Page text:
This article stresses the importance of statistics and lack thereof in professional wrestling and, particularly, World Wrestling Entertainment.
Vince McMahon has made it abundantly clear that his line of business is entertainment first, sport second.
To be honest, I applaud that. In fact, it is the entertainment aspect of professional wrestling that intrigues me more than the closeness to boxing or MMA. The moonsault, for example, is enthralling not because it is a good offensive move (you could easily move out of the way by the time a 180 is performed), but because of its acrobatic, awe-inspiring sight. Then you have the interviews and promos which are 100% entertainment through and through.
But with all the talk of entertainment, just like any other sport, the Holy Grail is the championship. The WWE Championship is what all who enter the ring strive to achieve (note, I said WWE Championship…and not the World Heavyweight Championship. That is another article all to itself). Just like the Stanley Cup or the Larry O’Brien NBA Championship Trophy, the WWE Championship represents the best of the best. But, you have to be honest; the mere fact of being a WWE Champion does not hold the same clout it once did. The quick title changes (Mankind-Rock), bogus victories (partial referees), and villainous plots (getting disqualified on purpose) have diluted the importance of what it means to be a champion.
However, that can easily be changed by respectable wins, honorable challenges, and longer title reigns. The WWE Champion is and will always be the standard bearer for greatness in professional wrestling and it will never change, but there are so many more accomplishments that are being looked over and it’s time Vince McMahon opened up his eyes to see them.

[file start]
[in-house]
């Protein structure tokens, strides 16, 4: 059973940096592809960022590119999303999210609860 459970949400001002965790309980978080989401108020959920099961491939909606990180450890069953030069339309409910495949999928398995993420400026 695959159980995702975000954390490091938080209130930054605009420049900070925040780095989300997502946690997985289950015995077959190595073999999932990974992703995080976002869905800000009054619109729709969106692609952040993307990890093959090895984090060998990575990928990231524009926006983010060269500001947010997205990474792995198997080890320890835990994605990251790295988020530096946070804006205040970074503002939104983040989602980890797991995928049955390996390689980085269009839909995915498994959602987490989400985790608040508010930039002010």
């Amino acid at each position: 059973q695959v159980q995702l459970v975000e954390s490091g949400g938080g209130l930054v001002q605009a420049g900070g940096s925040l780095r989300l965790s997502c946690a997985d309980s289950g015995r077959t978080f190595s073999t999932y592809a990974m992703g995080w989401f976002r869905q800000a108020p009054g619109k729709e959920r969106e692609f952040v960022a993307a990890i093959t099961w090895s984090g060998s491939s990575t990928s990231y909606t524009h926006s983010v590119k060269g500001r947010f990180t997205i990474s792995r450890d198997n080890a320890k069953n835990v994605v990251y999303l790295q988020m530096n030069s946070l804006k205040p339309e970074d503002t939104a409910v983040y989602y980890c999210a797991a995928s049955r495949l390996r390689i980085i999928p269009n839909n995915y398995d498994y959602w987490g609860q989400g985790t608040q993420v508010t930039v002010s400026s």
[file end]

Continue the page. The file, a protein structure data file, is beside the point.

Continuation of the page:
It’s time that this world of sports entertainment not only feed off the entertainment aspects, but also embrace the sport’s side. Dare I say it!
Let’s look at America’s pastime – Major League Baseball. The ultimate prize in MLB is the World Series Trophy. True. So, in essence, the WWE Championship is the World Series Trophy. There is where the similarities end. And this is where MLB shines and WWE does not. WWE is blind to see that there is so much more going on in their sport of wrestling that they fail to acknowledge it. Perhaps because they are too busy thinking of ways to reuse Billy and Chuck’s theme music. You look so good to me? Really! (Watch for ‘Really!’ by the way in your everyday life, it’s going from Saturday Night Live popularity to overused popularity…we’ll be sick of it soon…Really!)
Back to Major League Baseball. Not only does it have the World Series Champions accomplishment, but it has statistical accomplishments – batting average, home runs, on base percentage, slugging percentage, and on-base plus slugging, plus so many more. Baseball is all about statistics and milestones…and…wait for it…wrestling can be, too!
You heard me right.
The biggest achievement is and will always be how many world titles a wrestler won. Ric Flair winning 16 championships is top notch…or naitch and Triple H going on to break the record and win 4,500 titles is also incredible…I think.
However, there are so many milestones (you look up a synonym for milestone, I’m busy) that WWE is missing out on just because it is either (a) doesn’t realize it or (b) is so against anything to make it look like a sport.
Just look at a baseball card and you will see the list of stats for that particular player; Heritage IV WWE cards could have similar stats for each wrestler.
Here are just some stats that WWE should instate into their regimen:
TM: Total Matches – This number represents the number of matches a wrestler has taken part in